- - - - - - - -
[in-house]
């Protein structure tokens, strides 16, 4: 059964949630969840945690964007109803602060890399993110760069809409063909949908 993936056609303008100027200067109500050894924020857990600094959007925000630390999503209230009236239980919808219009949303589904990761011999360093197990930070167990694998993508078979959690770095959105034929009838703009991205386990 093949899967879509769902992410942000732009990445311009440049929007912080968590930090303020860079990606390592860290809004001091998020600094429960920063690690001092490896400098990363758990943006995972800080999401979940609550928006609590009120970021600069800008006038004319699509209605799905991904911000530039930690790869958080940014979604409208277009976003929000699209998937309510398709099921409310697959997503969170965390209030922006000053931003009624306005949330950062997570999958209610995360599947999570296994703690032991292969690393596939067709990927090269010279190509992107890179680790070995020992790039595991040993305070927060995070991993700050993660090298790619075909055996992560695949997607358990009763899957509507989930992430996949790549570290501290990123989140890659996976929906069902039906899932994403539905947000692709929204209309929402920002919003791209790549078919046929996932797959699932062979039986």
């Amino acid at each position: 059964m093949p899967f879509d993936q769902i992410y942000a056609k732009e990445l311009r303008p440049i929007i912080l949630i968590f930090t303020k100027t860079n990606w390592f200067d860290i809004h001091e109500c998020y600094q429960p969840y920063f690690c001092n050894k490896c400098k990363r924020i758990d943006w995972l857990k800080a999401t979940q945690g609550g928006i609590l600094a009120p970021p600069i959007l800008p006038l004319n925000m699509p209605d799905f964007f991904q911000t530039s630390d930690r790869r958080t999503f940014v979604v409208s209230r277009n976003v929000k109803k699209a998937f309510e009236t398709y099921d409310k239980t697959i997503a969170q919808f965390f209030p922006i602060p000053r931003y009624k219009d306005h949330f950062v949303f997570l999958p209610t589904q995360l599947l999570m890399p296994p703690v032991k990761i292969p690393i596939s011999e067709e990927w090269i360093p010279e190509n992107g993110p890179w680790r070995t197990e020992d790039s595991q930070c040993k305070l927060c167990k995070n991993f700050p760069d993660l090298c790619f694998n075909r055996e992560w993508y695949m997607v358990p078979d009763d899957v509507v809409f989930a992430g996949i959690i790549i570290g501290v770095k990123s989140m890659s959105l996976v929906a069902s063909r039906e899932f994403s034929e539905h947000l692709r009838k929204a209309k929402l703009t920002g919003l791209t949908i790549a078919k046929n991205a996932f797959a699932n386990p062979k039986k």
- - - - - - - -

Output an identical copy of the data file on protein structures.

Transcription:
[in-house]
């Protein structure tokens, strides 16, 4: 059964949630969840945690964007109803602060890399993110760069809409063909949908 993936056609303008100027200067109500050894924020857990600094959007925000630390999503209230009236239980919808219009949303589904990761011999360093197990930070167990694998993508078979959690770095959105034929009838703009991205386990 093949899967879509769902992410942000732009990445311009440049929007912080968590930090303020860079990606390592860290809004001091998020600094429960920063690690001092490896400098990363758990943006995972800080999401979940609550928006609590009120970021600069800008006038004319699509209605799905991904911000530039930690790869958080940014979604409208277009976003929000699209998937309510398709099921409310697959997503969170965390209030922006000053931003009624306005949330950062997570999958209610995360599947999570296994703690032991292969690393596939067709990927090269010279190509992107890179680790070995020992790039595991040993305070927060995070991993700050993660090298790619075909055996992560695949997607358990009763899957509507989930992430996949790549570290501290990123989140890659996976929906069902039906899932994403539905947000692709929204209309929402920002919003791209790549078919046929996932797959699932062979039986």
């Amino acid at each position: 059964m093949p899967f879509d993936q769902i992410y942000a056609k732009e990445l311009r303008p440049i929007i912080l949630i968590f930090t303020k100027t860079n990606w390592f200067d860290i809004h001091e109500c998020y600094q429960p969840y920063f690690c001092n050894k490896c400098k990363r924020i758990d943006w995972l857990k800080a999401t979940q945690g609550g928006i609590l600094a009120p970021p600069i959007l800008p006038l004319n925000m699509p209605d799905f964007f991904q911000t530039s630390d930690r790869r958080t999503f940014v979604v409208s209230r277009n976003v929000k109803k699209a998937f309510e009236t398709y099921d409310k239980t697959i997503a969170q919808f965390f209030p922006i602060p000053r931003y009624k219009d306005h949330f950062v949303f997570l999958p209610t589904q995360l599947l999570m890399p296994p703690v032991k990761i292969p690393i596939s011999e067709e990927w090269i360093p010279e190509n992107g993110p890179w680790r070995t197990e020992d790039s595991q930070c040993k305070l927060c167990k995070n991993f700050p760069d993660l090298c790619f694998n075909r055996e992560w993508y695949m997607v358990p078979d009763d899957v509507v809409f989930a992430g996949i959690i790549i570290g501290v770095k990123s989140m890659s959105l996976v929906a069902s063909r039906e899932f994403s034929e539905h947000l692709r009838k929204a209309k929402l703009t920002g919003l791209t949908i790549a078919k046929n991205a996932f797959a699932n386990p062979k039986k």